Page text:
In theory, it is easy: you tow it the same way as any other type of trailer. Here is a list of 5 things to consider before you hit the road (European edition).
In this article, we will briefly go over the main aspects of downsizing and a minimalistic lifestyle. Some of the issues will surely be surprising. Stay tuned till the end to decide if a tiny house is a good fit for your lifestyle.
Set your priorities
Setting your priorities is all about self-awareness and self-confidence. It is impossible to fit a full kitchen, guest room and home gym into 20 square meters – you have to decide which furniture is essential and which you can give up. You have to know – with all certainty – if you love cooking or playing board games with friends. You must understand your lifestyle and fully customize the room to your needs.
Sometimes it is difficult to escape the schemes our society impose on us. The way we approach a sleeping space shows the cultural differences most vividly, in my opinion. In the west, we are used to a separate sleeping room featuring a bed. One might say, a bed frame is an unnecessary, space-consuming inconvenience. Wealthy Japanese, for example, lived and sleep on the tatami for centuries. Tatami is strictly speaking a type of floor covering. This floor mat is made of dried rushes, creating a springy surface and used for sleeping or sitting. The flexibility of use made tatami the most common design element in traditional Japanese homes.
Declutter and keep only the items you need
“If you want a golden rule that will fit everything, this is it: Have nothing in your houses that you do not know to be useful or believe to be beautiful.”
― William Morris, XIX century English architect, furniture and textile designer
Arts and Crafts gave birth to modern design as we know it, and I am utterly in love with this art period and its Creators. But if you are searching for an XXI-century version of the same rule – try Marie Kondo. Her method is too spiritual for my taste, but it boils down to a couple of basic steps:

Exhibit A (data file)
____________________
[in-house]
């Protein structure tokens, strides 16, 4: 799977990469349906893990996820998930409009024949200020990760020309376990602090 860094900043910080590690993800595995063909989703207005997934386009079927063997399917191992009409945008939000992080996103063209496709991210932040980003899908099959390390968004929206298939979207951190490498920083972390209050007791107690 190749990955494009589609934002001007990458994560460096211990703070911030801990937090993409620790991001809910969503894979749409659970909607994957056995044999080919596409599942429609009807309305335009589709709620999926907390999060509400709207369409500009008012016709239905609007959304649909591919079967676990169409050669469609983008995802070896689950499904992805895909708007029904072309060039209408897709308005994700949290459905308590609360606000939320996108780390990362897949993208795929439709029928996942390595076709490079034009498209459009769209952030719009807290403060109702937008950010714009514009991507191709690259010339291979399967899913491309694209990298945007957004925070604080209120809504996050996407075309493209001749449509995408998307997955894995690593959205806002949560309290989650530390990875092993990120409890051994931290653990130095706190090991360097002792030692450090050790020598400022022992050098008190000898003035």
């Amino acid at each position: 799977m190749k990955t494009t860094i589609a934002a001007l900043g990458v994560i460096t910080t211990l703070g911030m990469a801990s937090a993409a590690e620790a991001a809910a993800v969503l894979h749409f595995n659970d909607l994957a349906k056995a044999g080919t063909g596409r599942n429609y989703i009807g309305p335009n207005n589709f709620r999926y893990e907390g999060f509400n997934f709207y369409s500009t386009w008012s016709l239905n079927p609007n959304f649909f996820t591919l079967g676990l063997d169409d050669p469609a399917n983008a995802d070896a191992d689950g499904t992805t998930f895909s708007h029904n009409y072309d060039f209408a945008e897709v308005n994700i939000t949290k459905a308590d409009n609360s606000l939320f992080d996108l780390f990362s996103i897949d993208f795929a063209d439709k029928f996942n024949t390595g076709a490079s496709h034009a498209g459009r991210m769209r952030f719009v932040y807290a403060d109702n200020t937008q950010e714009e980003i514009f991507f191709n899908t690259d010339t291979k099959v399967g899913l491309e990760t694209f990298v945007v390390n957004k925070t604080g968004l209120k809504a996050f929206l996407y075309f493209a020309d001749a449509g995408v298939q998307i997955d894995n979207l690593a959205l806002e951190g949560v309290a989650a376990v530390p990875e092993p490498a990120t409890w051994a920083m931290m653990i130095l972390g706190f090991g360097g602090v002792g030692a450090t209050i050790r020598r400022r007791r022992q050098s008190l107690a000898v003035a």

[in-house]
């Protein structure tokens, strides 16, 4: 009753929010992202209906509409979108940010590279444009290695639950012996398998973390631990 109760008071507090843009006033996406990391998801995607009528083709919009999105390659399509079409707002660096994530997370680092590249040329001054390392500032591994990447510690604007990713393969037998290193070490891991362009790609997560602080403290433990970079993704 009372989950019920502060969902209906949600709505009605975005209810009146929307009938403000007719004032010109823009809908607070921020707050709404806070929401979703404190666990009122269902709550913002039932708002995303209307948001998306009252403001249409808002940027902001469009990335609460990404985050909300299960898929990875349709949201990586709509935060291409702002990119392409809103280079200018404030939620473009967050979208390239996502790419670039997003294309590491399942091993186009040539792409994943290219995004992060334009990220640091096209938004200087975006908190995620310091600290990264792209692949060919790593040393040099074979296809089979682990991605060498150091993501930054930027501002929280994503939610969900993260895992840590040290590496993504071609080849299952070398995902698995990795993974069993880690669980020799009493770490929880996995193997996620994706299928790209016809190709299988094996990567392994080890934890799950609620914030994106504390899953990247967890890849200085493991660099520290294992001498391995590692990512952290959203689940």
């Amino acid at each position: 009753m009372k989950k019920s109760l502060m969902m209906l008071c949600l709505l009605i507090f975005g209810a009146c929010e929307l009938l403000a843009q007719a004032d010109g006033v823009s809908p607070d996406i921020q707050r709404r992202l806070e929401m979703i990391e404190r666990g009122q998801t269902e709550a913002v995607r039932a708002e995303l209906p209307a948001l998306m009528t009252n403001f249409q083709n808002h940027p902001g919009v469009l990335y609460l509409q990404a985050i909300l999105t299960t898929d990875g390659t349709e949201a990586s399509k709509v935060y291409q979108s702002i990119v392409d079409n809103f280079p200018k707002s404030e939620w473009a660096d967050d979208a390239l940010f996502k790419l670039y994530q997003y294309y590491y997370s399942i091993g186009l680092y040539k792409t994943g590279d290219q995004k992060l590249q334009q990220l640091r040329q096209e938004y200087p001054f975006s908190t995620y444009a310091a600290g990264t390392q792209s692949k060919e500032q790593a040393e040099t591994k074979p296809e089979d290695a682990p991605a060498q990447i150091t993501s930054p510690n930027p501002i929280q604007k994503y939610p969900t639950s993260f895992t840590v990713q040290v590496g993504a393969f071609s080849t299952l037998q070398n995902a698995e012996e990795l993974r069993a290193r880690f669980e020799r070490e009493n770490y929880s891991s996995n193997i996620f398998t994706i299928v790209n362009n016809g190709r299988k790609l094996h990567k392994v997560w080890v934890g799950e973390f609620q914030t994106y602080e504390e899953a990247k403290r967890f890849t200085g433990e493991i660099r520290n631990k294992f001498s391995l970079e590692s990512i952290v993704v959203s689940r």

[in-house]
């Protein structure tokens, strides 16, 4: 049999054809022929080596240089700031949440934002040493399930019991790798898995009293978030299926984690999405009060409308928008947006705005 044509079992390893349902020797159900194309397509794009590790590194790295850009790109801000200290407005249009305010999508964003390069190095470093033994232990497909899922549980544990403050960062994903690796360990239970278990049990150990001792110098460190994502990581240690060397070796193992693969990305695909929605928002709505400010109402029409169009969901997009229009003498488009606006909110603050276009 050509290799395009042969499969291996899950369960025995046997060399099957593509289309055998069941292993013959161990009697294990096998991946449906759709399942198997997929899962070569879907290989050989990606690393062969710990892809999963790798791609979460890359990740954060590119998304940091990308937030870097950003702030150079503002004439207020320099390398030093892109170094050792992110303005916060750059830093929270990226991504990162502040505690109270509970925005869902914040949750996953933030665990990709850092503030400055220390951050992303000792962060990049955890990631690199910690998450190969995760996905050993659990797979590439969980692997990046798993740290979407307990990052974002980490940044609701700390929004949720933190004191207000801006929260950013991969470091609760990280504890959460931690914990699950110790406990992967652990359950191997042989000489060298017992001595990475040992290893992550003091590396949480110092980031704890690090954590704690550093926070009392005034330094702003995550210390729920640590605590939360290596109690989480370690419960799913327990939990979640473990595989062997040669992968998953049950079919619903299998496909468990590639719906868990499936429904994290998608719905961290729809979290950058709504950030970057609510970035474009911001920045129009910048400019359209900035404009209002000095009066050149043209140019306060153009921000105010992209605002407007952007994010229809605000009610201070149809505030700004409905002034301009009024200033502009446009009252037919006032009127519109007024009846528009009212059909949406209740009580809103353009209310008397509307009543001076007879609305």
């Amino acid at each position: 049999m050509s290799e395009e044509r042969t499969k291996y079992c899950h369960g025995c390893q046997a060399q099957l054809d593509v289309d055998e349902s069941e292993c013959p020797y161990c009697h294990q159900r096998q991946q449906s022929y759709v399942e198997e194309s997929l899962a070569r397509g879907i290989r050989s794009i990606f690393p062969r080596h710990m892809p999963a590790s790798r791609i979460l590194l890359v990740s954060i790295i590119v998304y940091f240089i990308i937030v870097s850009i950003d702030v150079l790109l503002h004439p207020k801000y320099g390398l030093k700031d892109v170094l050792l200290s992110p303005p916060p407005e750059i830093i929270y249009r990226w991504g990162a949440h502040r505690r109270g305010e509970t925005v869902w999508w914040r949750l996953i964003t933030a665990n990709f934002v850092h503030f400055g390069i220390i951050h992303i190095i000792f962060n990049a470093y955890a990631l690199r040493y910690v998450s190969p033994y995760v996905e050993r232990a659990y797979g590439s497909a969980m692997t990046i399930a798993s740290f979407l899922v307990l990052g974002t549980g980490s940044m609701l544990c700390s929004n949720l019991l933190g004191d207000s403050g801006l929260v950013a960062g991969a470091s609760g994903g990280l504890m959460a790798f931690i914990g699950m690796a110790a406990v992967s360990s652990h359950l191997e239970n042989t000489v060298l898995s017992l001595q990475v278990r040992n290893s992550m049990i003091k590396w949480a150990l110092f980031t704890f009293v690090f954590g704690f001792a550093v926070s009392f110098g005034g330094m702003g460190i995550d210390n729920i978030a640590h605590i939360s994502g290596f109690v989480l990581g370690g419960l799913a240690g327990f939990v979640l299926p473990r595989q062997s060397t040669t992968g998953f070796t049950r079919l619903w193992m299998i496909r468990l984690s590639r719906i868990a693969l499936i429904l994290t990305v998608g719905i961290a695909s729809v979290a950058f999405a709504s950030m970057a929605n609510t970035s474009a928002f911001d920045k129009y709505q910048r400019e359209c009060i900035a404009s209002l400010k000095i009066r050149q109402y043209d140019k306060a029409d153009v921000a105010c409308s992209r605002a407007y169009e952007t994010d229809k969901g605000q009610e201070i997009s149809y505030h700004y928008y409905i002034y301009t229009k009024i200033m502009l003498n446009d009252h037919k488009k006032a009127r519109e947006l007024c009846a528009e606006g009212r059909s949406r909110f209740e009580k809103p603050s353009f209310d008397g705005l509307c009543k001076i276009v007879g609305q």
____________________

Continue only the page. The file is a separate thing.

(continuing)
- Divide your items into main categories.
- If needed, divide them into subcategories.
- Keep only the things that “spark joy”.
- Organize the rest thoroughly
- Do not procrastinate – finish in one go.
In a tiny house, you can only keep items that “spark joy”. If you have problems discarding unused or sentimental items, this lifestyle probably isn’t made for you.
Prepare for a mess
It is not a coincidence that mankind invented vestibules and hallways. They are an architectural spark of genius: they keep the warmth inside and dust and snow outside. Tiny houses do not have them.
Jakob is very particular about leaving our shoes outside on the porch, even if it’s raining. If we didn’t, the house would constantly fill with mud from the forest. Check out Tiny House Giant Journey video – Jenna talks about just that:
If you like your house to be perfectly clean and organized – it might be hard to achieve in a tiny house. On the one hand, the small size and fewer belongings make it automatically more organized. On the other, the few things you possess will constantly get in your way, and the floor will need sweeping four times a day.
Say bye to bulky furniture
In Europe, a tiny house can weigh maximally 3,5 Tonns to tow with a B+E driving licence and a vehicle other than a truck. A marble kitchen counter or stone water basin are very heavy – this makes them problematic in portable houses. Of course, one extravagance is allowed. Nevertheless, prepare for foldable, lightweight furniture, which sometimes isn’t particularly beautiful or comfy. Fitting the antique cupboard your grandma gave you will probably also be impossible.
One of the very few perks of being small is fitting inside a tiny house without problems. Anna is 1,64m heigh, Jakob 1,90, and he barely can sit in our sleeping loft. The bathroom underneath is only 200cm in height – the architectural norms state 220cm at least. We have decided to make it smaller in an attempt to make the sleeping loft more comfortable. Designing it, we battled over a couple of life-saving centimetres.
Being small is usually annoying. You cannot see well at concerts. Bartenders tend to ignore attempts to order a drink, as they do not see you over the counter. Sometimes you have to ask your work colleagues to fetch you items from higher shelves.
So, can you fit in it or not?
Yes, of course. The actual question is: are you ready to?